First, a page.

Thursday, February 24, 2011
As reported by Washington Post Political Bookworm blogger Steven Levingston, five purchasers of Jimmy Carter's book, Palestine: Peace Not Apartheid, filed a $5 million class-action lawsuit in the U.S. District Court for the Southern District of New York against the former President and his publisher, Simon & Schuster. They allege that Carter’s 2006 book “is filled with demonstrable falsehoods, omissions, and knowing misrepresentations intended to promote Carter’s agenda of anti-Israel propaganda.” As a result, they claim, Carter committed breach of contract, unjust enrichment, negligent and intentional misrepresentation, and violation of the New York Consumer Protection act
In the complaint, the plaintiffs claim that Carter promoted his book as an accurate and truthful historical account, citing statements he made on Larry King Live and elsewhere to that effect. The plaintiffs claim that they purchased Carter’s book “in reliance on Defendants’ representations that the events and agreements which are the subject of the book were described accurately, fully, and fairly…” These allegations are at odds with plaintiffs additional allegation that Carter’s “virulently anti-Israel bias” both “comes as no surprise” and is “well known” to the public." Even if they had suspended their disbelief long enough to make their purchase, one would think Carter's title would have tipped off plaintiffs that the book expressed some views critical of Israeli policies.
Plaintiffs attempt to document what they call a “pattern of factual inaccuracies” by going page by page through Carter’s book. For example, Carter writes on page 207 “Palestinian leaders unequivocally accepted this proposal [the Roadmap for Peace], but Israel has officially rejected its key provisions with unacceptable caveats and prerequisites.” However, Plaintiffs contend that although Prime Minister Mahmoud Abbas did “verbally express his support” for the Roadmap for Peace, “there is no evidence that the Palestinian Authority cabinet ever approved the Roadmap or ratified it, as required for an international agreement between two governmental entities.” The Plaintiffs dedicate almost 15 pages of the complaint to detailing similar alleged inaccuracies, with topics ranging from compliance with United Nations resolutions to characterizations of negotiations between the Israeli and Palestinian leaders..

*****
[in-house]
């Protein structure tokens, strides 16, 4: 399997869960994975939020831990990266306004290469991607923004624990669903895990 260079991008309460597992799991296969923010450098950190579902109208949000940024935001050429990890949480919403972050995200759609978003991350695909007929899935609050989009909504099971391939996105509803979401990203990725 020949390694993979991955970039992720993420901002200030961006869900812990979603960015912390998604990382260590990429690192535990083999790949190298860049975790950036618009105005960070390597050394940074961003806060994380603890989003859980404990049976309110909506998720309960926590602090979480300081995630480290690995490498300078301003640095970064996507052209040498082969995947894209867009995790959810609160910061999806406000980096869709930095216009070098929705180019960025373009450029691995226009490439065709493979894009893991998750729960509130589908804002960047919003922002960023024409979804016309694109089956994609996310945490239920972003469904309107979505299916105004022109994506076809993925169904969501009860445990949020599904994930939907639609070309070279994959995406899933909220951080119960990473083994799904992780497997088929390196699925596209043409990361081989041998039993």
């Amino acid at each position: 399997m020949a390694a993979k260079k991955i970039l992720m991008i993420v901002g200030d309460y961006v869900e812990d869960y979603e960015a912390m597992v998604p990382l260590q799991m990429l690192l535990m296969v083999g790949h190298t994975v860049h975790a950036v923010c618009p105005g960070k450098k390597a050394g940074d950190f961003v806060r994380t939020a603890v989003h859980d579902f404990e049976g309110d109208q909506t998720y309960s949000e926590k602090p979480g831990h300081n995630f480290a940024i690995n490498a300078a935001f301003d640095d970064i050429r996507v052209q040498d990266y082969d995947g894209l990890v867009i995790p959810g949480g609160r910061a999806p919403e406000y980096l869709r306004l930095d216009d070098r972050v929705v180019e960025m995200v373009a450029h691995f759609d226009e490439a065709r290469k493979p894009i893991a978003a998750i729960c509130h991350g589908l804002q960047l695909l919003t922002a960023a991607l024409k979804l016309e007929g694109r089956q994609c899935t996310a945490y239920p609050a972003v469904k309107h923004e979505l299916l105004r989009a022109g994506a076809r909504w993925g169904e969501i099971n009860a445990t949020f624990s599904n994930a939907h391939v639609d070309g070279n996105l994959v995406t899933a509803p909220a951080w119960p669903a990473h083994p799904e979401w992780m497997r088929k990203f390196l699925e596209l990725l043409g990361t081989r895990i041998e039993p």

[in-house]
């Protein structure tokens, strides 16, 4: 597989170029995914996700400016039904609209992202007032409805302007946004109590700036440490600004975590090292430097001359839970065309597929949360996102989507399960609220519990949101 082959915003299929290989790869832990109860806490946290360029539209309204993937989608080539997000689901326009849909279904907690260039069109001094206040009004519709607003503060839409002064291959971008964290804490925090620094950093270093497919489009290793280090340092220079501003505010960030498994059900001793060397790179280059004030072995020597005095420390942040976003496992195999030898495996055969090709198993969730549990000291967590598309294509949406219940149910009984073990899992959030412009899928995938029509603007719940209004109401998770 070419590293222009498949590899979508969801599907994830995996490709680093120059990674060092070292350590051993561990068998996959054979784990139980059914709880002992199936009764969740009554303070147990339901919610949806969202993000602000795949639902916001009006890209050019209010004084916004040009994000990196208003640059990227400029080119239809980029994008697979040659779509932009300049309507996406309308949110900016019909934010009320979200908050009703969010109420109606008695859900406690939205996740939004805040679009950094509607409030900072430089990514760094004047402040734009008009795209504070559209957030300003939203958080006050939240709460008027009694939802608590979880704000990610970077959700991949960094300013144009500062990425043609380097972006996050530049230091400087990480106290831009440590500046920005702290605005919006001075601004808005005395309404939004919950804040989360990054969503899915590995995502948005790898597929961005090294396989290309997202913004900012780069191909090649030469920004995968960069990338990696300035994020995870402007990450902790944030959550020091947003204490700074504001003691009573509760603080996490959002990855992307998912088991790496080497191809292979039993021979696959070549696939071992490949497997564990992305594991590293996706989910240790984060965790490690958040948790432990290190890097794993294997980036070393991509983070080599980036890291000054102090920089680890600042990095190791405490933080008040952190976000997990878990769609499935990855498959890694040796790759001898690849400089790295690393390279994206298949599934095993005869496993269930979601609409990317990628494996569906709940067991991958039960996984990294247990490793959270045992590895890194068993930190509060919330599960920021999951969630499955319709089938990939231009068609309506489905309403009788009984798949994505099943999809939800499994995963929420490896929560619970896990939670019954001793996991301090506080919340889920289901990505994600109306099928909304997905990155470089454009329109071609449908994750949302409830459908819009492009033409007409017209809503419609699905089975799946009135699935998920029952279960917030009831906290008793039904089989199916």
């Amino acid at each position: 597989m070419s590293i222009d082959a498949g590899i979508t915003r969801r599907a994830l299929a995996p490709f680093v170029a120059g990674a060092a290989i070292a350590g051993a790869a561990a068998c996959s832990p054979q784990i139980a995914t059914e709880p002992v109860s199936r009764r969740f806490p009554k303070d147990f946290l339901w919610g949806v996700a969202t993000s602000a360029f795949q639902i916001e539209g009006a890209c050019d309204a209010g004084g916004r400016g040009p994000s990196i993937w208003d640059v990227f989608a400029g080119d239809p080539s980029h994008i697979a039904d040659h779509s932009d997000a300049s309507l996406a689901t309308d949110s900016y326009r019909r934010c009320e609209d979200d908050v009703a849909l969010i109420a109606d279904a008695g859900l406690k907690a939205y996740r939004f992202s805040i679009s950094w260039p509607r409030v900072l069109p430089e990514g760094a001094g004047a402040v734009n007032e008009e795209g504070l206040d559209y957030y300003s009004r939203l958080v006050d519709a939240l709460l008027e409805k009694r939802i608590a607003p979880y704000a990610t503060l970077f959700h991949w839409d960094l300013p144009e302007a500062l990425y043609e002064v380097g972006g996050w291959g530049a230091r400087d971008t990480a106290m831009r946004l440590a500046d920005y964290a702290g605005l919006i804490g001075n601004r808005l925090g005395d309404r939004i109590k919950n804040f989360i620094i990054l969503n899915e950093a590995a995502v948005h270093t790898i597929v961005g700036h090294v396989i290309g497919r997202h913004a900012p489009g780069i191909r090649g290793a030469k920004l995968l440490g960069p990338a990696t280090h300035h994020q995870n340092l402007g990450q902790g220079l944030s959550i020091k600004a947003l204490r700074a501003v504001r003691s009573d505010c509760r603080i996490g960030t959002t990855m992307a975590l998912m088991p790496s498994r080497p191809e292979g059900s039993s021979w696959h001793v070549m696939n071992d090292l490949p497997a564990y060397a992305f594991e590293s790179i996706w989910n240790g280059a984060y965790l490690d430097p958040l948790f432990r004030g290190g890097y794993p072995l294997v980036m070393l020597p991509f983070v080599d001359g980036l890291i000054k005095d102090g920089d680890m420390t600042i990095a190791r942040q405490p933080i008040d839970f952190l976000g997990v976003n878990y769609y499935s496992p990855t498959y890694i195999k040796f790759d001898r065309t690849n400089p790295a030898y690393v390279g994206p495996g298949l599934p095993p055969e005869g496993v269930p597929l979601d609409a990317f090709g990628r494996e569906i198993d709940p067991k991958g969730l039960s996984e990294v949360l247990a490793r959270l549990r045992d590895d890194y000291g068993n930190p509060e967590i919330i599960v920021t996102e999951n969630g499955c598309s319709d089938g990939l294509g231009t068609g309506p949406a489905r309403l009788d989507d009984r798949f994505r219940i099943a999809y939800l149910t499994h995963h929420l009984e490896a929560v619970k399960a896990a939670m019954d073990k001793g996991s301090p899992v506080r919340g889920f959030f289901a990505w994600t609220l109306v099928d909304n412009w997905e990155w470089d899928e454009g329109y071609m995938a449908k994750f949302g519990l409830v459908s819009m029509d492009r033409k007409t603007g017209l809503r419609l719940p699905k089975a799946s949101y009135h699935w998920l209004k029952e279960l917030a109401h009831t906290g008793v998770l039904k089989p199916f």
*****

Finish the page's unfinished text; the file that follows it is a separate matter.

A spokesperson for Simon & Schuster called the lawsuit “frivolous”, “without merit”, and a “chilling attack on free speech.” Plaintiffs, in their complaint, claim that this lawsuit is “not in any way an attempt to challenge Defendant Jimmy Carter’s right to write a book” but instead about Carter “deceiving the public.”
Carter’s book cost $27 when it was first published, but a careful reading of the complaint suggests that some of the plaintiffs listened to an audiobook version rather than buying the hardcover. Those audiobooks can be pricey, but it's still a bit hard to see how plaintiffs got to the $5 million mark.
Plaintiffs' breach of contract claim is quite straightforward. They claim to have bought the book based on the defendants' representations of the book as factual and accurate. As Lionel Hutz put it, "Mr. Simpson, this is the most blatant case of fraudulent advertising since my suit against the film, 'The Never-Ending Story.'”
[Jon Kohlscheen & JT]